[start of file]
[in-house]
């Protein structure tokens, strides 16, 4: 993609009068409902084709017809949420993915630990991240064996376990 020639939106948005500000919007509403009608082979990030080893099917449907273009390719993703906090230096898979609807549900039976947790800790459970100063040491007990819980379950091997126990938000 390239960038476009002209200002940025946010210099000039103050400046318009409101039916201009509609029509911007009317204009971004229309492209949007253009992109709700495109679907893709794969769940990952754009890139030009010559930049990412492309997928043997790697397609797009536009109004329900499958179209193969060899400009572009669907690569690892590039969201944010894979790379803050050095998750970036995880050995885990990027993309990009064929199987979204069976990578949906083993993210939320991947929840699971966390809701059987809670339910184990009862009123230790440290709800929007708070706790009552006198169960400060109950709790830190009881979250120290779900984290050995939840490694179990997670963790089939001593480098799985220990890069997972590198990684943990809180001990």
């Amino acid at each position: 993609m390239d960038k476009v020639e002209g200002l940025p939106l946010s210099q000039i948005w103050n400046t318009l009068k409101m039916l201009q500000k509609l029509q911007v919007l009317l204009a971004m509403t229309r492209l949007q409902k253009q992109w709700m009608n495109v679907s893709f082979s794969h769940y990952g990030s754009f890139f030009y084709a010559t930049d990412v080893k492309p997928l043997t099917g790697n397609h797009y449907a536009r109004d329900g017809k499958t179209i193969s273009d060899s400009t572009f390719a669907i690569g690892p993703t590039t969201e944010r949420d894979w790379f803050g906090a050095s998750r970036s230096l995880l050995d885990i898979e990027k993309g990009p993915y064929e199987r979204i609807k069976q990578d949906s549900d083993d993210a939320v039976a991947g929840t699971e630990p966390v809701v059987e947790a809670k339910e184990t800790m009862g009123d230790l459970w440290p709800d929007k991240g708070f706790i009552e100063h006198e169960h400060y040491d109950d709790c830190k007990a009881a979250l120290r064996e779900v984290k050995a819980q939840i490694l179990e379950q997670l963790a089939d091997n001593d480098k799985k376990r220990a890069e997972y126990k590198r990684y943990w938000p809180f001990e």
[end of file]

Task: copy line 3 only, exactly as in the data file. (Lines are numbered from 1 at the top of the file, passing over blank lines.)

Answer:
């Amino acid at each position: 993609m390239d960038k476009v020639e002209g200002l940025p939106l946010s210099q000039i948005w103050n400046t318009l009068k409101m039916l201009q500000k509609l029509q911007v919007l009317l204009a971004m509403t229309r492209l949007q409902k253009q992109w709700m009608n495109v679907s893709f082979s794969h769940y990952g990030s754009f890139f030009y084709a010559t930049d990412v080893k492309p997928l043997t099917g790697n397609h797009y449907a536009r109004d329900g017809k499958t179209i193969s273009d060899s400009t572009f390719a669907i690569g690892p993703t590039t969201e944010r949420d894979w790379f803050g906090a050095s998750r970036s230096l995880l050995d885990i898979e990027k993309g990009p993915y064929e199987r979204i609807k069976q990578d949906s549900d083993d993210a939320v039976a991947g929840t699971e630990p966390v809701v059987e947790a809670k339910e184990t800790m009862g009123d230790l459970w440290p709800d929007k991240g708070f706790i009552e100063h006198e169960h400060y040491d109950d709790c830190k007990a009881a979250l120290r064996e779900v984290k050995a819980q939840i490694l179990e379950q997670l963790a089939d091997n001593d480098k799985k376990r220990a890069e997972y126990k590198r990684y943990w938000p809180f001990e």